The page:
U.S. stocks may be trading at new highs, but there's one sector that's still miles behind: banks.
Bank stocks have staged an impressive comeback from the financial crisis, surging nearly 200% since the market bottomed in March 2009, and outperforming nearly every other sector.
But when it comes to reclaiming their pre-recession highs, bank stocks have a long way to go.
While the S&P 500 is within spitting distance of topping its 2007 record high, the S&P 500 financial sector remains about 50% below its all-time high, also reached in 2007.
It's true that banks are much healthier than they were in 2007, boasting higher levels of capitalization and cleaner balance sheets. Credit quality and loan demand have also shown marked improvement.
But simply put, banks are just not nearly as profitable as they once were.
"The slow economic recovery and record low interest rates are headwinds that have been squeezing profits," said Anthony Polini, a bank analyst at Raymond James.
The U.S. bank industry's net interest margins, a gauge of lending profitability, were at their lowest level in five years at the end of last year, according to the Federal Deposit Insurance Corp.
And that's putting pressure on overall profits.
Bank of America's return on equity, a closely watched metric that measures how well banks generate profits for shareholders, stood at less than 5% last year, down from more than 10% in 2007 and nearly 20% in 2006, according to Thomson Baseline.
The return on equity at Citigroup stood at a little over 6% last year, down from 18% in 2007 and 31% in 2006. It's a similar story at Morgan Stanley, Goldman Sachs and Wells Fargo.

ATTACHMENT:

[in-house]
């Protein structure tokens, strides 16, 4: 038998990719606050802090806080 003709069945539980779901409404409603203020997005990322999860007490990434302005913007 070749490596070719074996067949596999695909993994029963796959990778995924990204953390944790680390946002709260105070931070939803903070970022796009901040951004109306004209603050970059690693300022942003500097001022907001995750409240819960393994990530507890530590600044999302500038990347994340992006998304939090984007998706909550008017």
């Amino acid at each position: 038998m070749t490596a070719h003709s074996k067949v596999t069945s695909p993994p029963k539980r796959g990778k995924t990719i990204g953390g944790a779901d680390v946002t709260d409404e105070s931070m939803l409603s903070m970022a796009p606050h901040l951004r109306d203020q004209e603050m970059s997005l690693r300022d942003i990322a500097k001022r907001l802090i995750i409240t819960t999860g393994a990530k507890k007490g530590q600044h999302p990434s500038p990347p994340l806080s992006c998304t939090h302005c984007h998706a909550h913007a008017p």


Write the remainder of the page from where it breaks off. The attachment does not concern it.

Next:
One standout has been JPMorgan Chase, whose return on equity was near 12% at the end of 2012. But that figure may be a bit misleading. One of the reasons it's so high is because JPMorgan has had relatively low levels of capital. Any increase to that could quickly push the bank's ROE down.
On their road to recovery, banks have been cutting costs by laying off thousands of workers and reducing how much money they set aside to guard against bad loans. But that may not be enough.
KBW bank analyst Chris Mustascio says banks face new challenges from stricter regulations that come with the Dodd-Frank financial reform legislation, and the Durbin amendment, which limits fees banks can charge retailers for debit card transactions.
Mustascio expects bank stocks will perform in line with the market until earnings show marked improvement. And that won't happen until economic growth picks up and interest rates start rising, he said.
A faster-growing economy should increase the revenue banks rake in from deposit and transaction fees, while higher interest rates will lift the income banks receive from making loans.